The Centre

Shitikari: Starscape

Sheroanawe Hakiihiwe

2019,2016.1

©Trustees of the British Museum.

Who We Are?

 

The Santo Domingo Centre of Excellence for Latin American Research (SDCELAR) at the British Museum is dedicated to developing and supporting collection-based projects by collaborating with communities in Latin America and the Caribbean. In fostering a growing network of heritage communities, researchers, artists, and partners with the Museum, SDCELAR aims to: 

  • Broaden the understanding and visibility of Latin American and Caribbean collections at the British Museum.
  • Cultivate collaborative curatorial practices and collective interpretation with Indigenous, Afro-descendant, and traditional communities in the region.
  • Promote the value, conservation, and self-representation of traditional knowledges and material practices through the shared access and study of collections.
  • Contribute to the documentation of both archaeological and ethnographic materials, bringing together transdisciplinary approaches and contemporary voices. 

What We Do

Mexica-Mixtec wooden mask covered in turquoise mosaic and other precious materials. Am,St.400 ©Trustees of the British Museum 

 

 

 

 

 

 

Our staff conducts field research across Latin America and the Caribbean to identify projects that can expand our understanding of the history of the cultural continent and can contribute to worldwide cultural heritage and museum debates. We build creative connections between Latin America and the British Museum’s collections from that region.

The Museum holds around 62,000 works from Central and South America that span 13,000 years of human history and encapsulate diverse cultural knowledge. We promote the research of these objects and their unique histories, and support activities that show how museum collections can carry and create new meanings as global societies evolve.

We support multi-disciplinary academic and grassroots community research, as well as artistic and alternative forms of critical engagement with collections. In collaboration with collectives from across Latin America and non-profit contemporary art institutions in London, we offer residencies for emerging artists.

The British Museum’s Latin American and Caribbean collections mostly illustrate the interests of British collectors and researchers from the 18th century to the present day. In order to contest and broaden this legacy, as well as to privilege self-representation, the Centre also supports cultural heritage projects in Latin America that are not tied to the collection.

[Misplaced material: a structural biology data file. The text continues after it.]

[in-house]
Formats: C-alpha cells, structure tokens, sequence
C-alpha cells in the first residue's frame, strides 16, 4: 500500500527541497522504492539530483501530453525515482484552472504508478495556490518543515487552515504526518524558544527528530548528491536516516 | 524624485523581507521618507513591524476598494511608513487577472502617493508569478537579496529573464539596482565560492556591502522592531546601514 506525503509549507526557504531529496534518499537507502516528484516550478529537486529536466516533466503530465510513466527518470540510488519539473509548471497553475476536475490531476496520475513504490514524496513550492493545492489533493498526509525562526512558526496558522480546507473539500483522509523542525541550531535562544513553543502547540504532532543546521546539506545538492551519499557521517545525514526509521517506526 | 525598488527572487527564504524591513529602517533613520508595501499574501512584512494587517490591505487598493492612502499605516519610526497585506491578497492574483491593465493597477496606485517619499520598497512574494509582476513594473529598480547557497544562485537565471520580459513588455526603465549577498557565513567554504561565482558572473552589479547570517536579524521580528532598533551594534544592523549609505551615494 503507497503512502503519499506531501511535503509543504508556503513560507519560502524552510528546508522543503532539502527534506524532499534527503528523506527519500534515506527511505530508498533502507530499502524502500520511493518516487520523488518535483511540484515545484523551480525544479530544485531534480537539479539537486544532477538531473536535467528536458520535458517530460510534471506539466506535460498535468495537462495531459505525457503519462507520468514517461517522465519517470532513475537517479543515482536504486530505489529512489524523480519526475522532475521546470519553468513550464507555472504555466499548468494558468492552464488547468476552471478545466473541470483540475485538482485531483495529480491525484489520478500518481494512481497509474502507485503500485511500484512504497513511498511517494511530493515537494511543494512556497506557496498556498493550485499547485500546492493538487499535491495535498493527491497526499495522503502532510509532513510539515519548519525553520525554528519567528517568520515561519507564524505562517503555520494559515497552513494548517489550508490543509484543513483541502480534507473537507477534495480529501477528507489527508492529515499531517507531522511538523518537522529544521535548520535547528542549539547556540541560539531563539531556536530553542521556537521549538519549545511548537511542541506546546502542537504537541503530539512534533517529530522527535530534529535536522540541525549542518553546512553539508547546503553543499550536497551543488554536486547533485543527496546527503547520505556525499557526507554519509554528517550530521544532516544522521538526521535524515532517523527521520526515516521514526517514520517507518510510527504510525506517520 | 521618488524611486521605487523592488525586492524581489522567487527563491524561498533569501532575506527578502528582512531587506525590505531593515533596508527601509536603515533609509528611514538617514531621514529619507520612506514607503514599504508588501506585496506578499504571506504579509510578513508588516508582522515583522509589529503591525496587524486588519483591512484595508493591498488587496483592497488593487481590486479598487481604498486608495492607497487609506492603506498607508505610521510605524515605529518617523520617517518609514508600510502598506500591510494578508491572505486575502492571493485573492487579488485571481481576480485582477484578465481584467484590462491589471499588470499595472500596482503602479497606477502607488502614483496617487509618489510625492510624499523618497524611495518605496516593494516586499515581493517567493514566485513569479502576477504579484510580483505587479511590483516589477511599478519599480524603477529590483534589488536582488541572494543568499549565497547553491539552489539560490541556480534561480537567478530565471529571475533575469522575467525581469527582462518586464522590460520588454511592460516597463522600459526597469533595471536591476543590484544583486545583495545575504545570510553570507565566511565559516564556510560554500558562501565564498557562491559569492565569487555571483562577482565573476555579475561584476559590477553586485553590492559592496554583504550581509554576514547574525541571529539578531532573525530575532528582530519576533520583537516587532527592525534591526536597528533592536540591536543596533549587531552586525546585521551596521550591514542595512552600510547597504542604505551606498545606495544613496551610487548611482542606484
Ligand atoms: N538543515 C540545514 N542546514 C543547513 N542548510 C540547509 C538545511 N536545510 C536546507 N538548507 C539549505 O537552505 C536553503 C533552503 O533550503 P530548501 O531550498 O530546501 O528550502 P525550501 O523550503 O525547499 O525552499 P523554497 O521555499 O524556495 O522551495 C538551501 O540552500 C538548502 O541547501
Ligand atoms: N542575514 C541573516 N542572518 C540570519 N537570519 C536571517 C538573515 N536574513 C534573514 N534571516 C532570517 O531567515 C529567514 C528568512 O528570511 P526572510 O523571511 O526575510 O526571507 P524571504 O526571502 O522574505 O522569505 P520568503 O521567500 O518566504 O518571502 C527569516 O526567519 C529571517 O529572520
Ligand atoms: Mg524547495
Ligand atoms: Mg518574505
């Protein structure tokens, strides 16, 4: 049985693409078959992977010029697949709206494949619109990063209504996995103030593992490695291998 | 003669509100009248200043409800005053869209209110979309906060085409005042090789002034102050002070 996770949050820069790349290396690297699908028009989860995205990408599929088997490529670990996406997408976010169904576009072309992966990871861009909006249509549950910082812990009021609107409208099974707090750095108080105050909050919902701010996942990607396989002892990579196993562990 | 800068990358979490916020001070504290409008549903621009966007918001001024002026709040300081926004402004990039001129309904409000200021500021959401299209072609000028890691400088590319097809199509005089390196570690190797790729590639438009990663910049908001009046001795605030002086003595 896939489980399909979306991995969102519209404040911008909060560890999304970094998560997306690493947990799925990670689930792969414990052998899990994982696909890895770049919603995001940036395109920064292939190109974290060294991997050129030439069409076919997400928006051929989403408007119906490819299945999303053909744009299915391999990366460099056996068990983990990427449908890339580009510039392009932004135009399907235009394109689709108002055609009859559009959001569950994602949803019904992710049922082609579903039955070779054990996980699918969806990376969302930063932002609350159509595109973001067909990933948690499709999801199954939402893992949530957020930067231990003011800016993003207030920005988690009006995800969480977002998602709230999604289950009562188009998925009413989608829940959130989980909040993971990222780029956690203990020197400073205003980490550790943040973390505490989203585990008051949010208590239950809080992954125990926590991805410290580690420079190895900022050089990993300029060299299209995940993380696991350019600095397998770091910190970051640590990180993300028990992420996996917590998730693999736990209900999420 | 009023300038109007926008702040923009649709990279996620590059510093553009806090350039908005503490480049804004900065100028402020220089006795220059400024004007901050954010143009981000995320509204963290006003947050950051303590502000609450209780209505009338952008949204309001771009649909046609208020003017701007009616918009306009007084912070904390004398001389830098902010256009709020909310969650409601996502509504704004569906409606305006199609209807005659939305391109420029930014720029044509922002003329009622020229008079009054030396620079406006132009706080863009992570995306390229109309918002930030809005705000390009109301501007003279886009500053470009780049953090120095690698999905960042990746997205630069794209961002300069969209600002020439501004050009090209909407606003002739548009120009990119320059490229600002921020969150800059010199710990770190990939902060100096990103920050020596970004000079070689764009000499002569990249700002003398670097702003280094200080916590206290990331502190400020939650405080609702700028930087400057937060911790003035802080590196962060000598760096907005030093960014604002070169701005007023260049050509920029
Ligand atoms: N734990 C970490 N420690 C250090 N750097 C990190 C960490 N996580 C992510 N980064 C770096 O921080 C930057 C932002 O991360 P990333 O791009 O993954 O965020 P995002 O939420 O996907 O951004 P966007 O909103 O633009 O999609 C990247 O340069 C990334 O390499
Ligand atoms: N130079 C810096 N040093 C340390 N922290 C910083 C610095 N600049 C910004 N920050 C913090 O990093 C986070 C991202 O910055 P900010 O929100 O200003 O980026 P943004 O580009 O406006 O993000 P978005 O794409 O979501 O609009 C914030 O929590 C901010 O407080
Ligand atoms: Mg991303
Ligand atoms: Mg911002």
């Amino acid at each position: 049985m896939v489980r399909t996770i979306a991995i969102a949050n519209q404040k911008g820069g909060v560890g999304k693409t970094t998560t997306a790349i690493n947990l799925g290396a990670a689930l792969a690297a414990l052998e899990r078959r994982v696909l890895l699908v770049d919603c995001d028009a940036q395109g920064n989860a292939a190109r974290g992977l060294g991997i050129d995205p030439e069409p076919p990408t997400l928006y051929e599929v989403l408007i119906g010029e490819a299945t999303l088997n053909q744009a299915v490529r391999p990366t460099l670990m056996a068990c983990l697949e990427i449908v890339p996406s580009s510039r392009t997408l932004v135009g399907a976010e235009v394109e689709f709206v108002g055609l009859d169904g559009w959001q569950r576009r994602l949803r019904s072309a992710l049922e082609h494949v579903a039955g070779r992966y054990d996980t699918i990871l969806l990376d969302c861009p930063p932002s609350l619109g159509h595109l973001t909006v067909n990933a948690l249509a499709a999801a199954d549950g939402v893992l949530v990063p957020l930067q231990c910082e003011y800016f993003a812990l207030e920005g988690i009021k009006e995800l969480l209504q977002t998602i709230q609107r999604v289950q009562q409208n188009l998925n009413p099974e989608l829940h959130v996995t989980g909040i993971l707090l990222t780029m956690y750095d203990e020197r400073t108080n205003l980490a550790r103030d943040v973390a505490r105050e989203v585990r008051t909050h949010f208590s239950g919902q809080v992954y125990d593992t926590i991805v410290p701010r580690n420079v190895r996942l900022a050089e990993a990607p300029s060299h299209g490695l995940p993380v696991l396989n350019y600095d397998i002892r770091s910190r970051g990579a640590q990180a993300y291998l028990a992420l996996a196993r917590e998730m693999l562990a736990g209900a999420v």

What does the website do?

Munduruku “coifa” style headdress made of macaw feathers. Am1913,1114.93 © Trustees of the British Museum

 

 

The Centre encourages self-representation by collaborating with its affiliates to create research dissemination pages for the website. Since museums are frequently criticised for reproducing dominant historical and cultural narratives, this platform also facilitates communication between our affiliate researchers across Latin America and the Caribbean to promote intercultural and multi-directional conversations about cultural heritage.

While the institution develops and manages collections research and intellectual community relationships, the public is often only presented with the final product of these projects. As such, programming in the form of exhibitions and events can create a division between the institution and the public. In this process, the details of museum projects and large parts of the collection remain hidden. This digital platform will present the Centre’s ongoing activities and create a dialogue between the many global communities that are interested in cultural and archaeological heritage.

Explore the map to find the projects that are developed and promoted by SDCELAR

 

 

Publications related to women’s and maternal health with Wixárika communities by the author of this exhibition

 

Gamlin, Jennie B. (2013)
Shame as a barrier to health seeking among indigenous Huichol migrant labourers: An interpretive approach of the “violence continuum” and “authoritative knowledge”
Social Science and Medicine 97 75-81

Gamlin, Jennie B. (2023)
Wixárika Practices of Medical Syncretism: An Ontological Proposal for Health in the Anthropocene
Medical Anthropology Theory 10 (2) 1-26

Gamlin, Jennie B. (2020)
“You see, we women, we can’t talk, we can’t have an opinion…”. The coloniality of gender and childbirth practices in Indigenous Wixárika families
Social Science and Medicine 252, 112912

Jennie Gamlin and David Osrin (2020)
Preventable infant deaths, lone births and lack of registration in Mexican indigenous communities: health care services and the afterlife of colonialism
Ethnicity and Health 25 (7)

Jennie Gamlin and Seth Holmes (2018)
Preventable perinatal deaths in indigenous Wixárika communities: an ethnographic study of pregnancy, childbirth and structural violence BMC
Pregnancy and Childbirth 18 (Article number 243) 2018

Gamlin, Jennie B. and Sarah J Hawkes (2015)
Pregnancy and birth in an Indigenous Huichol community: from structural violence to structural policy responses
Culture, health and sexuality 17 (1)

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